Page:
Enhancing Quality of Life of Senior Adults

By Dick Grillo

When older loved ones begin experiencing limitations or withdrawing from their regular routines, it can cause us anxiety. Is there a way that you can help them to stay engaged in and enjoying life?

Recent research shows that the arts have potential, not only to prolong quality of life, but for actual healing.  Play music to a premature newborn and she will sleep more soundly and grow faster. ICU patients recover significantly sooner if they have a view of natural beauty. Teach journal writing to someone suffering with chronic illness and he will find less need for drugs. Reawaken the instinct to sing or dance and our elders will live longer and happier lives.

The term Arts in Healthcare is used increasingly in healthcare facilities, with many employing staff for that purpose. You can also share in the enrichment of your loved one’s life. For some older adults, all it takes is having access to the tools required for their favorite art form. For others, some encouragement will be necessary before they feel the freedom to create again. Some may be more comfortable if they are in a group setting.

Find a community center, church group or other group that encourages participation in the arts without pressure to perform perfectly. It is important to remember that not every different activity will captivate every person. Oil painting may make one person quite happy, but will overwhelm or bore another. The same goes for dancing, singing or any other activity. Often the best activities are the simplest, those that require no special skills or dexterity. Some people enjoy coloring with crayons or working with clay again. For some, listening to beautiful music is more pleasurable than trying to create it.

Be careful not to point out mistakes or require certain results, as this stifles creativity. Let the ”child within” play freely. Do you remember, as a child, simply moving to the music, without regard for how you looked to others? Or creating a masterpiece with finger paint? That is your inspiring “right brain” at work. Chances are, at that stage in your young life, you were praised by teachers and parents, not criticized. You likely only became self-conscious about “performing” when someone criticized you. Give your loved one the freedom to enjoy creating again the way they did as children. Give encouragement, not advice or correction. This is not about perfection of the art form; it is about the well-being of the person creating it. On the other hand, don’t be patronizing either. Give encouragement without treating him or her like a child. Simple encouragement like, “I’m so glad you are enjoying this,” is often all that is needed.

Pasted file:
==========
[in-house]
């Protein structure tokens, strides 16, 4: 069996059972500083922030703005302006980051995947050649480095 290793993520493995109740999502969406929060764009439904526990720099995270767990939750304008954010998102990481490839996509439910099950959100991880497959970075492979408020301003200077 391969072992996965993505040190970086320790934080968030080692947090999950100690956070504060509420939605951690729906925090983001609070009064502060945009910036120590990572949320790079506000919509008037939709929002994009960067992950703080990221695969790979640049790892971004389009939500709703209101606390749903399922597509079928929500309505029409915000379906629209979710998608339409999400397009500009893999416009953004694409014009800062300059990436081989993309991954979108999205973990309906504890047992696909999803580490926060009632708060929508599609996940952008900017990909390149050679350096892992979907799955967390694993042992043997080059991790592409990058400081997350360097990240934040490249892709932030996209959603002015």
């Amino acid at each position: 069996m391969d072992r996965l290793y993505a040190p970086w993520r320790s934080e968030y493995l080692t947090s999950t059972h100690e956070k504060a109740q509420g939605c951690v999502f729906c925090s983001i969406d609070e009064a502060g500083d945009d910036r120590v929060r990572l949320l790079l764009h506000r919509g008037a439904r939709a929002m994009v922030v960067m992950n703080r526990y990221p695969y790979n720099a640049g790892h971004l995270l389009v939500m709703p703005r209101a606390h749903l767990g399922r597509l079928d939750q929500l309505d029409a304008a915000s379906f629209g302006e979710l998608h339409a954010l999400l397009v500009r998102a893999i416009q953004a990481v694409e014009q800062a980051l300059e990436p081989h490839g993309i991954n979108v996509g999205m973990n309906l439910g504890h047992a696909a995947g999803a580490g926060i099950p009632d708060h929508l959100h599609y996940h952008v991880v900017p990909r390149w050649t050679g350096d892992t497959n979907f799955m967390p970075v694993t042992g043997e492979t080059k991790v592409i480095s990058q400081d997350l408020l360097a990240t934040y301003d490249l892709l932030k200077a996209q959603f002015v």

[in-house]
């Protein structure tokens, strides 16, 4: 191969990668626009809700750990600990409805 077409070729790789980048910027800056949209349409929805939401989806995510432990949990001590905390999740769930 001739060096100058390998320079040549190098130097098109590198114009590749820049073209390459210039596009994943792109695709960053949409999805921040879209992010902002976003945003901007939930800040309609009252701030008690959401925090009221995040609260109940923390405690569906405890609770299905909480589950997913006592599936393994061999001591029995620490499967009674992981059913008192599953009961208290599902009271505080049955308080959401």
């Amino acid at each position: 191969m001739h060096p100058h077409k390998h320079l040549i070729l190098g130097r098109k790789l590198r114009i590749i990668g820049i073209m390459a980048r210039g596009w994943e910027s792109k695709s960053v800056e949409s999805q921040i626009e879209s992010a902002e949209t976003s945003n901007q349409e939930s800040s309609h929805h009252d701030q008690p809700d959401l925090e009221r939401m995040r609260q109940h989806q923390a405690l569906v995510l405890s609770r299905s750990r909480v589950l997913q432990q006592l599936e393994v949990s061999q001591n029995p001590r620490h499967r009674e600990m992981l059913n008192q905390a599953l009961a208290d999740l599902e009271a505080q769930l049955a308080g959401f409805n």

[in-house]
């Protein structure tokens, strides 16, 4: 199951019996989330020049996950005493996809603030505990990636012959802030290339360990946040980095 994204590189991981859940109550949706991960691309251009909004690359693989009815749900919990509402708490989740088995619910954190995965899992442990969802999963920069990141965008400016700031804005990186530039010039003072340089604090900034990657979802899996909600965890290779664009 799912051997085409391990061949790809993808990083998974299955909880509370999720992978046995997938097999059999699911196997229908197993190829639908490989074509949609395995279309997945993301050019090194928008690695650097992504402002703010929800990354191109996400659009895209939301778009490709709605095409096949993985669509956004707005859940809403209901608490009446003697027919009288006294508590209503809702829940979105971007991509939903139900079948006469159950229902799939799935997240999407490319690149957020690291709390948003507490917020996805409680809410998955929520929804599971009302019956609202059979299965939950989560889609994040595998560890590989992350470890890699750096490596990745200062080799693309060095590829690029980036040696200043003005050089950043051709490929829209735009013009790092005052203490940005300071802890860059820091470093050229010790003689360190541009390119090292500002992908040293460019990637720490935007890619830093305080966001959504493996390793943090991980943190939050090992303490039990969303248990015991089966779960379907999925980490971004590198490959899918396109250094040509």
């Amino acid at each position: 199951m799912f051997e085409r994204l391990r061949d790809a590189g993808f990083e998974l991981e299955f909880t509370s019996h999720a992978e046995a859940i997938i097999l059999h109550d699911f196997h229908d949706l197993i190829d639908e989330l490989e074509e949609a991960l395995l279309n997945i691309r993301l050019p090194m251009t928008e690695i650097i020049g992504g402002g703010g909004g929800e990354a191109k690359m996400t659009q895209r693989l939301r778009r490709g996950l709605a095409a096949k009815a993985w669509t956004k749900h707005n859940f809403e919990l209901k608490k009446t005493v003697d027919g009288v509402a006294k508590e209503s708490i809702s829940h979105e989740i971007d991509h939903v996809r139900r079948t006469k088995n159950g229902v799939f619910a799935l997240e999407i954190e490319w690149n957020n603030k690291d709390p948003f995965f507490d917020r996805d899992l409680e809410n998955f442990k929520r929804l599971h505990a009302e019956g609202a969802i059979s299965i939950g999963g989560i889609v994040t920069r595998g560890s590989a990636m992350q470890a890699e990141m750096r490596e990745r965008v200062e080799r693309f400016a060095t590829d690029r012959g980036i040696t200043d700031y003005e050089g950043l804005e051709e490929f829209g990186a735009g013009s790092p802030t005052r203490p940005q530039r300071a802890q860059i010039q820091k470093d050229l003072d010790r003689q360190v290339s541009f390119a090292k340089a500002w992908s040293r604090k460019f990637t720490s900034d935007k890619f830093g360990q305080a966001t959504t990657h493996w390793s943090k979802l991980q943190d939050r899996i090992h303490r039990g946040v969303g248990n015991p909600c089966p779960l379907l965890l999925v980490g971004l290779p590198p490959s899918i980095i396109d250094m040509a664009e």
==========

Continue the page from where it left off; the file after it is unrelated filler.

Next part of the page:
Research shows that music is a key ingredient in the well-being of people in long-term care settings, but arts of all kinds enhance the quality of life, not only for the resident, but also for family members and support staff. Those dealing with dementia can remember the words to songs long after memory has significantly declined in other areas. The arts can create diversions that focus attention away from difficult situations, help create a sense of accomplishment and improved self-esteem. This can lead to improved mood, greater sense of well-being and can help with emotional issues and enhance socialization. The benefits are limitless and there is no down side.

The arts can benefit caregivers too, offering stress relief and improved health. So, live in the moment with your own creative imagination. Whether you doodle, create new recipes, garden, sing in the shower, or journal, your creative expression is working its way out for your greater health and happiness, enabling you to live the happiest life you can, whatever your circumstances.

The Arts in Healthcare began at ACV in 1989. Many of our Artist Series performers do a mini performance at the nursing home and assisted living facility. Local performers share their talents on a monthly basis. Classes are taught in the arts, like painting, ceramics and woodworking—even creative writing and cooking.

It has been said that the arts are a basic ingredient to society and humanity. We are actually healthier for having participated in art making. It is no wonder that the arts have such healing power. It is when we are in the act of creating that we are embodying one of God’s attributes, for ultimately He is the Creator of all.

 

Dick Grillo, Senior Director of Community and Church Outreach, has been employed at Advent Christian Village for over 35 years. He is an accomplished, multi-talented musician who freely uses his talents to enrich the lives of those around him. He coordinates the Artist Series and numerous other art and musical programs for ACV.

 

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